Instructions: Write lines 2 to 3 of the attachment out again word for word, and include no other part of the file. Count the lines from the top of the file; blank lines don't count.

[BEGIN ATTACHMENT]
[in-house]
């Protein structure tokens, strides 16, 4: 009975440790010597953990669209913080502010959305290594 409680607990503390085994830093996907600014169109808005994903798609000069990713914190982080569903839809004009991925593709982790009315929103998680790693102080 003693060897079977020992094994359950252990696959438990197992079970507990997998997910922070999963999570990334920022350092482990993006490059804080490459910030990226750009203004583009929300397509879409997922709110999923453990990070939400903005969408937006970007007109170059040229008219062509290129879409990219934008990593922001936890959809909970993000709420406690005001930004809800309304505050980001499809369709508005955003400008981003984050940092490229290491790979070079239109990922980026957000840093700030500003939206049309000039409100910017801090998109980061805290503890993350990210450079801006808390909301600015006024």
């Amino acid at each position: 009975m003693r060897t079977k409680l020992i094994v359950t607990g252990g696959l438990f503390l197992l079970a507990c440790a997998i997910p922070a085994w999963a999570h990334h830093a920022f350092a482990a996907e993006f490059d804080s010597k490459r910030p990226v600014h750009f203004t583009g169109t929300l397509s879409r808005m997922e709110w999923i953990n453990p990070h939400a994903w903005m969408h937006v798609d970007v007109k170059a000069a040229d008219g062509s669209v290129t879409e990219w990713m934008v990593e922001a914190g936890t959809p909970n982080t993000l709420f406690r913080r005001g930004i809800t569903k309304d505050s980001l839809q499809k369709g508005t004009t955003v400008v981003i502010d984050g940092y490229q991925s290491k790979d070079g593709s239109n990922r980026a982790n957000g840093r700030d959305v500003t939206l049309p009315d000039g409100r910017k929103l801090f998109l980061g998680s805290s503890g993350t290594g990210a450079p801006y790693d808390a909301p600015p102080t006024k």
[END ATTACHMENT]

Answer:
């Protein structure tokens, strides 16, 4: 009975440790010597953990669209913080502010959305290594 409680607990503390085994830093996907600014169109808005994903798609000069990713914190982080569903839809004009991925593709982790009315929103998680790693102080 003693060897079977020992094994359950252990696959438990197992079970507990997998997910922070999963999570990334920022350092482990993006490059804080490459910030990226750009203004583009929300397509879409997922709110999923453990990070939400903005969408937006970007007109170059040229008219062509290129879409990219934008990593922001936890959809909970993000709420406690005001930004809800309304505050980001499809369709508005955003400008981003984050940092490229290491790979070079239109990922980026957000840093700030500003939206049309000039409100910017801090998109980061805290503890993350990210450079801006808390909301600015006024």
């Amino acid at each position: 009975m003693r060897t079977k409680l020992i094994v359950t607990g252990g696959l438990f503390l197992l079970a507990c440790a997998i997910p922070a085994w999963a999570h990334h830093a920022f350092a482990a996907e993006f490059d804080s010597k490459r910030p990226v600014h750009f203004t583009g169109t929300l397509s879409r808005m997922e709110w999923i953990n453990p990070h939400a994903w903005m969408h937006v798609d970007v007109k170059a000069a040229d008219g062509s669209v290129t879409e990219w990713m934008v990593e922001a914190g936890t959809p909970n982080t993000l709420f406690r913080r005001g930004i809800t569903k309304d505050s980001l839809q499809k369709g508005t004009t955003v400008v981003i502010d984050g940092y490229q991925s290491k790979d070079g593709s239109n990922r980026a982790n957000g840093r700030d959305v500003t939206l049309p009315d000039g409100r910017k929103l801090f998109l980061g998680s805290s503890g993350t290594g990210a450079p801006y790693d808390a909301p600015p102080t006024k």